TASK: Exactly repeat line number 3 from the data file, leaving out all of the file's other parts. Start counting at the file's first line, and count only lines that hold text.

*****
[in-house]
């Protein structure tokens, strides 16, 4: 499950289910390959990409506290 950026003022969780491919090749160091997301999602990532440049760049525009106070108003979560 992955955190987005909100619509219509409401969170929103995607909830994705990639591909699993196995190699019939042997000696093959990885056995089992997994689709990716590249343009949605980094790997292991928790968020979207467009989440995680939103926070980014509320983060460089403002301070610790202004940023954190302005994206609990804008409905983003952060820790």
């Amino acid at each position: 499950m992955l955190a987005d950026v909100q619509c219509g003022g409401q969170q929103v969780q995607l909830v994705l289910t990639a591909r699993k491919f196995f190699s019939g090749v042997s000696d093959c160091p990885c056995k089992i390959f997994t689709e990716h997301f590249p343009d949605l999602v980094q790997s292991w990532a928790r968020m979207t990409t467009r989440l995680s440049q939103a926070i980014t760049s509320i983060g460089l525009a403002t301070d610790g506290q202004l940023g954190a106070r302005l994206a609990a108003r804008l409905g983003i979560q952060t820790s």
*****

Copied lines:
């Amino acid at each position: 499950m992955l955190a987005d950026v909100q619509c219509g003022g409401q969170q929103v969780q995607l909830v994705l289910t990639a591909r699993k491919f196995f190699s019939g090749v042997s000696d093959c160091p990885c056995k089992i390959f997994t689709e990716h997301f590249p343009d949605l999602v980094q790997s292991w990532a928790r968020m979207t990409t467009r989440l995680s440049q939103a926070i980014t760049s509320i983060g460089l525009a403002t301070d610790g506290q202004l940023g954190a106070r302005l994206a609990a108003r804008l409905g983003i979560q952060t820790s």